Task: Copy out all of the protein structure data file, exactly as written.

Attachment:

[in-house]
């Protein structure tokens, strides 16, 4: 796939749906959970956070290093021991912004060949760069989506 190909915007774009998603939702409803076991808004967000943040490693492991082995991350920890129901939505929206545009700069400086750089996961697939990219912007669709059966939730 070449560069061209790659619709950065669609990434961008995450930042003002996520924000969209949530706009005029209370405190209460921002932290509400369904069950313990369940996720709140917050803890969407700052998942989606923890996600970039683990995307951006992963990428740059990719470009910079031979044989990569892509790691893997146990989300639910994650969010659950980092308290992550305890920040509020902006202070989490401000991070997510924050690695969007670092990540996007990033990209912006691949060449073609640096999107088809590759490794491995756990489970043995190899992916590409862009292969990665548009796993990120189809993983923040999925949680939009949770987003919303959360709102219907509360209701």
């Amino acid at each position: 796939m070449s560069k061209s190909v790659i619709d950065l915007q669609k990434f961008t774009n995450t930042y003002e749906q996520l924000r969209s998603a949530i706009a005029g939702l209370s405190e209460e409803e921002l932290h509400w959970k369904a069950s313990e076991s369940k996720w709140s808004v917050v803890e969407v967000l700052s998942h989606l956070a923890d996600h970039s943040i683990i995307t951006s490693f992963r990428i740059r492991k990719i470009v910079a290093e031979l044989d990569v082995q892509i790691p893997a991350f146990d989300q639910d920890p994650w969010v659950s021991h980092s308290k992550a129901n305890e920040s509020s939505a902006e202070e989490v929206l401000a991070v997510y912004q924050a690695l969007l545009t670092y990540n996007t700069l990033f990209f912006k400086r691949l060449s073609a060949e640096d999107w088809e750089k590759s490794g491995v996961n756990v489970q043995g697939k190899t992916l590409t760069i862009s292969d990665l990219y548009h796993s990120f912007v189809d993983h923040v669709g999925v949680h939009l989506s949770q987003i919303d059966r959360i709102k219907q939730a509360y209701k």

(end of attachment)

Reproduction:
[in-house]
């Protein structure tokens, strides 16, 4: 796939749906959970956070290093021991912004060949760069989506 190909915007774009998603939702409803076991808004967000943040490693492991082995991350920890129901939505929206545009700069400086750089996961697939990219912007669709059966939730 070449560069061209790659619709950065669609990434961008995450930042003002996520924000969209949530706009005029209370405190209460921002932290509400369904069950313990369940996720709140917050803890969407700052998942989606923890996600970039683990995307951006992963990428740059990719470009910079031979044989990569892509790691893997146990989300639910994650969010659950980092308290992550305890920040509020902006202070989490401000991070997510924050690695969007670092990540996007990033990209912006691949060449073609640096999107088809590759490794491995756990489970043995190899992916590409862009292969990665548009796993990120189809993983923040999925949680939009949770987003919303959360709102219907509360209701």
């Amino acid at each position: 796939m070449s560069k061209s190909v790659i619709d950065l915007q669609k990434f961008t774009n995450t930042y003002e749906q996520l924000r969209s998603a949530i706009a005029g939702l209370s405190e209460e409803e921002l932290h509400w959970k369904a069950s313990e076991s369940k996720w709140s808004v917050v803890e969407v967000l700052s998942h989606l956070a923890d996600h970039s943040i683990i995307t951006s490693f992963r990428i740059r492991k990719i470009v910079a290093e031979l044989d990569v082995q892509i790691p893997a991350f146990d989300q639910d920890p994650w969010v659950s021991h980092s308290k992550a129901n305890e920040s509020s939505a902006e202070e989490v929206l401000a991070v997510y912004q924050a690695l969007l545009t670092y990540n996007t700069l990033f990209f912006k400086r691949l060449s073609a060949e640096d999107w088809e750089k590759s490794g491995v996961n756990v489970q043995g697939k190899t992916l590409t760069i862009s292969d990665l990219y548009h796993s990120f912007v189809d993983h923040v669709g999925v949680h939009l989506s949770q987003i919303d059966r959360i709102k219907q939730a509360y209701k």